Yesterday I found myself in a space filled with fabric scraps and hula hoops.
Quite the dreamland, if you ask me.
After work, I trekked up Pittsburgh's historical north side so that I could engage in a craft workshop at City of Asylum. The creative hub, which functions as a safe space for literary writers seeking asylum, hosted an outdoor weaving workshop for crafters of all skill levels.
As I entered the space, I was happy to find mismatched materials and fabric scraps strewn about.
"Comfort," I thought.
"Comfort," I thought.
|Eclectic fabrics - my favorite!|
The delightfully haphazard practice of laying out all materials available seems to percolate in crafting communities, and as such, I have become very familiar with the organized chaos. However, I also noticed a pile of hula hoops in the middle of the space, and I wondered if maybe - just maybe - I had misread the website and this was actually the Weaving Workout, not the Weaving Workshop (we can all imagine the resultant blog post that would have been the product of that special opportunity).
Before I had time to get too worried, the workshop designers from Contemporary Craft began to explain the process of making. All crafters were instructed to pick up several handfuls of fabric scraps and one hula hoop. Luckily, the project was conceptualized through a blend of familiar terms: weaving terms, like warp and weft, and bike terms, such as "spokes on a wheel". We were told that we would be creating small rugs out of the fabric scraps.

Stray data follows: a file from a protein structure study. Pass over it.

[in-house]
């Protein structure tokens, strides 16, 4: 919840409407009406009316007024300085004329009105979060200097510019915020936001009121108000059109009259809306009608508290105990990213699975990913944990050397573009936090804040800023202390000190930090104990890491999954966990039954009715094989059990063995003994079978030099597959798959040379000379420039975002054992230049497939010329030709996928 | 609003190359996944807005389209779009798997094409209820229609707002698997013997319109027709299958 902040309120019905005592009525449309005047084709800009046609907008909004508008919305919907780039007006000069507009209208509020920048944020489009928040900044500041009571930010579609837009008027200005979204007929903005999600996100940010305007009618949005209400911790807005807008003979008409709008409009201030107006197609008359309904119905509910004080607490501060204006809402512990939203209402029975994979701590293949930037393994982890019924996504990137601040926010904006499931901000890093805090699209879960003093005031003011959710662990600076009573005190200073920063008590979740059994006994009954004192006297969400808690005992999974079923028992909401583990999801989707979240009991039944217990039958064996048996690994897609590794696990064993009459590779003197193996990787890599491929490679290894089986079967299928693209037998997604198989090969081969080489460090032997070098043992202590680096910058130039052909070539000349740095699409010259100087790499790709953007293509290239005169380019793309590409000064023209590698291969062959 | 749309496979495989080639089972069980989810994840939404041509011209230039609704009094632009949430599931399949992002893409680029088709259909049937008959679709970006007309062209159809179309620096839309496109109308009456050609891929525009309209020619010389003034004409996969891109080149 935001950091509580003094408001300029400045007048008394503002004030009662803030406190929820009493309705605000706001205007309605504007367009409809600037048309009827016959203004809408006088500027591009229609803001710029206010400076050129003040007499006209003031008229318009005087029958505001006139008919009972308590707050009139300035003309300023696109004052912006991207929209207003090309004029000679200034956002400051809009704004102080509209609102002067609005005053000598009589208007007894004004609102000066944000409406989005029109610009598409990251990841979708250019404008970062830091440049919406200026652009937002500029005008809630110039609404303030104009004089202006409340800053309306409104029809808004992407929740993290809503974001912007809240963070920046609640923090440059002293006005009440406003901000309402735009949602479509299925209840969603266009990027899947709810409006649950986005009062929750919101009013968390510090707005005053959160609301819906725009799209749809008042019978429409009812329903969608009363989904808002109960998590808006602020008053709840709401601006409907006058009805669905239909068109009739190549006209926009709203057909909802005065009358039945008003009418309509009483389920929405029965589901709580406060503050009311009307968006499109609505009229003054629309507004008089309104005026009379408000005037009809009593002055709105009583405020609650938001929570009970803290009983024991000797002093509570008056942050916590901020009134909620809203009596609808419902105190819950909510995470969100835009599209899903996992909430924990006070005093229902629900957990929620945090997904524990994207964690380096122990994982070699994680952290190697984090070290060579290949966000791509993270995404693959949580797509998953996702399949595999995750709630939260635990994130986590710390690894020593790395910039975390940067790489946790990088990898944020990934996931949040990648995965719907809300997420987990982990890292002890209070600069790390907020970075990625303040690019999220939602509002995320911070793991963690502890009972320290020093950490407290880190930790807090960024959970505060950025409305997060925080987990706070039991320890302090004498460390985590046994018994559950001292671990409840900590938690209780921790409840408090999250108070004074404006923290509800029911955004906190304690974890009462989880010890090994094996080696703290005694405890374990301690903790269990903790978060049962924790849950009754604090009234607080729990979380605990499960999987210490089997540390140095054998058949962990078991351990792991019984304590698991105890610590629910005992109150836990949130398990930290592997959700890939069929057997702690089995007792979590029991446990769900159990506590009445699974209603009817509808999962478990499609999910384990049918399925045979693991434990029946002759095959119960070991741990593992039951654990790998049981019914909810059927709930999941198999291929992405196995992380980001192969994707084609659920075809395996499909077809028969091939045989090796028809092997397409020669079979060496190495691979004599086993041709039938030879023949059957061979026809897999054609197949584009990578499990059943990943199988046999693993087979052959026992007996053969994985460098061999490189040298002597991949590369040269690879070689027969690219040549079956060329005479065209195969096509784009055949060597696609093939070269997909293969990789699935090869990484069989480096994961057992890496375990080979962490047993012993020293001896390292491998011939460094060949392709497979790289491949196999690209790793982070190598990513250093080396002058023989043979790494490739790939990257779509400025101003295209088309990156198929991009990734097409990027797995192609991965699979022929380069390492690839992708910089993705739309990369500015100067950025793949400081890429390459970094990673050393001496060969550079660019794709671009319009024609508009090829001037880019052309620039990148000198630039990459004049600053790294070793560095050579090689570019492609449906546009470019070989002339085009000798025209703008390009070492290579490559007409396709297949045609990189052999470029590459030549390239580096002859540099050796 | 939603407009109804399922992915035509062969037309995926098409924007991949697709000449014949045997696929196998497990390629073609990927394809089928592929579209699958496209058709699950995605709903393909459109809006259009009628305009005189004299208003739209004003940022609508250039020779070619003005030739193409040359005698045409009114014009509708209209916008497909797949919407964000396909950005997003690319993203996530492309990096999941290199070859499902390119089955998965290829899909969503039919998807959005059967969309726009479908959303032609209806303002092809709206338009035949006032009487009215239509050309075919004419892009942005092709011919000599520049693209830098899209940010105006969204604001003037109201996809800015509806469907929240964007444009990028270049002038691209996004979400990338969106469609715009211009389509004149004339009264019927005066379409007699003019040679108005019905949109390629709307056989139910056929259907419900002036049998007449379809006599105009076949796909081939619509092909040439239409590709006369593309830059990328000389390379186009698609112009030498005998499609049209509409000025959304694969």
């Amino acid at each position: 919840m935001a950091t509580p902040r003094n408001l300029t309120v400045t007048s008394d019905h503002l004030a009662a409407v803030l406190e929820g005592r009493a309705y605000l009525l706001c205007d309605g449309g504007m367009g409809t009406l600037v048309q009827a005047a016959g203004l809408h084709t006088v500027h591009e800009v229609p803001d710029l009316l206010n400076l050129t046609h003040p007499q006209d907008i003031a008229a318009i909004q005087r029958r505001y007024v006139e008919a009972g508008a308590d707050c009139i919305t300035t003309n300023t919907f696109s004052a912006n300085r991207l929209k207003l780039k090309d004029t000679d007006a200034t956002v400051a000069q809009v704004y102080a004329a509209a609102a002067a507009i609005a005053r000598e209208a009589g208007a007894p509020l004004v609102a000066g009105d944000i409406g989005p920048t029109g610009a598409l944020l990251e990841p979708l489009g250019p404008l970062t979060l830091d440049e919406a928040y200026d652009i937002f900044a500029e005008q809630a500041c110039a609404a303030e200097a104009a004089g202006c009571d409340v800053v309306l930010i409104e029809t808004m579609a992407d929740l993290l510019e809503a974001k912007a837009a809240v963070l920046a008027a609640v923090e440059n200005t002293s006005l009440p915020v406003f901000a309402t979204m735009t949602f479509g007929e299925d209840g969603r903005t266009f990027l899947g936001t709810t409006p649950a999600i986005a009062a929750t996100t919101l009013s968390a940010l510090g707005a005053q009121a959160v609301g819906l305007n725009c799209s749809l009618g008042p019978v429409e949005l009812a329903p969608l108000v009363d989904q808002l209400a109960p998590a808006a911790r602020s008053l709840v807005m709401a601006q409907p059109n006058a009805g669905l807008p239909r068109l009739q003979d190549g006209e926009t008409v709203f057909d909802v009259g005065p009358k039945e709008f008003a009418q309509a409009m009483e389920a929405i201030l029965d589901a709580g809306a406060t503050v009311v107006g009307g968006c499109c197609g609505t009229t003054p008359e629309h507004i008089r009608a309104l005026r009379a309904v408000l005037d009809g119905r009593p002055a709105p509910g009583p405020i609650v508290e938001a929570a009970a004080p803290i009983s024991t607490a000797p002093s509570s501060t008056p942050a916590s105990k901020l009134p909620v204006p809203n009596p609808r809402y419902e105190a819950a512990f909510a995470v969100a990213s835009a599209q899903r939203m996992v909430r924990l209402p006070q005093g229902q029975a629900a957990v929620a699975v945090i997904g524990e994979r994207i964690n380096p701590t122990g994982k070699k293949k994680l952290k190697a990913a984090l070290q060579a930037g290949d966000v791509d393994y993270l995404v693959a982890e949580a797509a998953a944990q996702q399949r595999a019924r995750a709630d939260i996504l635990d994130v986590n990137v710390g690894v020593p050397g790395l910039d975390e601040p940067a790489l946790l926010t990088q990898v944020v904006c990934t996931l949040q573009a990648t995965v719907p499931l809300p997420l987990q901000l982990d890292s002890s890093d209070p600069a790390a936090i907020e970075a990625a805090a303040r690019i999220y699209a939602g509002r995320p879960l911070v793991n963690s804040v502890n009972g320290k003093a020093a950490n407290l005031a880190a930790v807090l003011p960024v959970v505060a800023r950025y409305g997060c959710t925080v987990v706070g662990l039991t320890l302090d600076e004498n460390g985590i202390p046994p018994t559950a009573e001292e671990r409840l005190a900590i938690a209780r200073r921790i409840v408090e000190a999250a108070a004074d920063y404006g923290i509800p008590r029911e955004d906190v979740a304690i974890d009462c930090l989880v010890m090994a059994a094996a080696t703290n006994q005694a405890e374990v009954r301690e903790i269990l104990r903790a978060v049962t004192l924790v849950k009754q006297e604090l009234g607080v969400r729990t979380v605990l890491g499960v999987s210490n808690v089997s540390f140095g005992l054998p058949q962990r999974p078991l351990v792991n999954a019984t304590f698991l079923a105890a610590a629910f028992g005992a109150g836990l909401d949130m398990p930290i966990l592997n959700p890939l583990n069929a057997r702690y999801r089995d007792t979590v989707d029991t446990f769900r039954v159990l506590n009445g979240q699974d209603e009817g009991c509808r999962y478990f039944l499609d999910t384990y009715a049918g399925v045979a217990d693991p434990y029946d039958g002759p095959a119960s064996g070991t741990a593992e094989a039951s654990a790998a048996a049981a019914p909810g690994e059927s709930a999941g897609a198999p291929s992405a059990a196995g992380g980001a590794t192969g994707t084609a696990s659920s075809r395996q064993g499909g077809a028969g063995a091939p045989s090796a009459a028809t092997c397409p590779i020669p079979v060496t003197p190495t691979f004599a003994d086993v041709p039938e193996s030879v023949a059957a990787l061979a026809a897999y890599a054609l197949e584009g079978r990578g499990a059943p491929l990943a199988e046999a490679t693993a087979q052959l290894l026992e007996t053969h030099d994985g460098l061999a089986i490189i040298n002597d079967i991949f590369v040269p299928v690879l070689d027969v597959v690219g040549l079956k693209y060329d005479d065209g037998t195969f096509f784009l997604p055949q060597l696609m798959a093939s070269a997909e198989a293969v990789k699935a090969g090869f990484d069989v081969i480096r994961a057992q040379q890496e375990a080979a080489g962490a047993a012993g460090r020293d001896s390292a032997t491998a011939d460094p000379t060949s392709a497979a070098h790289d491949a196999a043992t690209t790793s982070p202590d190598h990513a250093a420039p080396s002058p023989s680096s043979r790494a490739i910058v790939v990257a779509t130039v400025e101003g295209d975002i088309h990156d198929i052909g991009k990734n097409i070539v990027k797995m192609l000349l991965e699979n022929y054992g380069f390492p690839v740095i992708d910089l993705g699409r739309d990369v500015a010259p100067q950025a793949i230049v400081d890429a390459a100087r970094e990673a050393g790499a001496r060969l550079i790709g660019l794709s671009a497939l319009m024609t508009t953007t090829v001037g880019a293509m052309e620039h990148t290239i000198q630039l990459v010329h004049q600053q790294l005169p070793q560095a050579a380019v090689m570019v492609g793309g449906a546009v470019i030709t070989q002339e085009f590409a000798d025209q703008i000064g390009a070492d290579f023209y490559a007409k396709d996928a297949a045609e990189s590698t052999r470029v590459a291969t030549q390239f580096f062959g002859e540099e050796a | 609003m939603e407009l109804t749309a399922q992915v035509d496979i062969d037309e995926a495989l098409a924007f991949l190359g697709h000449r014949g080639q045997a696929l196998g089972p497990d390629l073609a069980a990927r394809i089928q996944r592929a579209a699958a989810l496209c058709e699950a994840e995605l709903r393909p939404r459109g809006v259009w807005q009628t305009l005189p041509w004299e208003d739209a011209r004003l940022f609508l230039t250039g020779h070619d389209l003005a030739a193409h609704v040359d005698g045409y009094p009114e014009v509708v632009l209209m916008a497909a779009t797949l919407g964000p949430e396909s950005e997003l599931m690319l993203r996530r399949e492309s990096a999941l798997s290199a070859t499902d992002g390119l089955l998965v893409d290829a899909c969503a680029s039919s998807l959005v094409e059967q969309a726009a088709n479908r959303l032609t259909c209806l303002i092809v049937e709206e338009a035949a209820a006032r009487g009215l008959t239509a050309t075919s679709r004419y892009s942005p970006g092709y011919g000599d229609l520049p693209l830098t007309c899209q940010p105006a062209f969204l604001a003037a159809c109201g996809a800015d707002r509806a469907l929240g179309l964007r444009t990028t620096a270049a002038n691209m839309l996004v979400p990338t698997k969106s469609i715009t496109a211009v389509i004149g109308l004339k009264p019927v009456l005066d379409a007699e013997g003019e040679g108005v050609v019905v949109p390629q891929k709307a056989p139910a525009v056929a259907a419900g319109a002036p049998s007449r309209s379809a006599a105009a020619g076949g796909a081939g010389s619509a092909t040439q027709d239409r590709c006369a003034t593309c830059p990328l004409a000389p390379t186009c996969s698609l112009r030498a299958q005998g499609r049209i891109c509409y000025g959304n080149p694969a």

In weaving, the warp threads are held tensely in place on the loom, and the weft threads interact with the warp through over-under movement.
|The weft threads move over-under-over-under, while the warp threads stay put.|
To begin, we put together our DIY warps by first tying long fabric scrap across the hula hoops. The resulting figure resembled a bicycle wheel. It was important to note that the warp needs to have an odd number of threads - or in this case, fabric - because over-under pattern of the weft needs to alternate with each new row. To create an odd number, we tied one extra scrap of fabric to the middle of our "wheel" and attached the other end to the hula hoop.
|The workshop designers from Contemporary Craft explain how to create the warp.|
Once the warps were crafted, we learned that the fabrics of the warp would be hidden by the colors of the weft. I wish I would have know this from the start. I would not have spent so much time picking out the funkiest scraps for the "spokes". The workshop designers warned us to be weary of how tightly we pulled the fabric pieces of the weft. If pulled too tightly, we may produce loose baskets instead of rugs. Greater tension would lead to a more intensely three-dimensional piece.
|Hannah, the City of Asylum workshop organizer, ties the last piece of her warp.|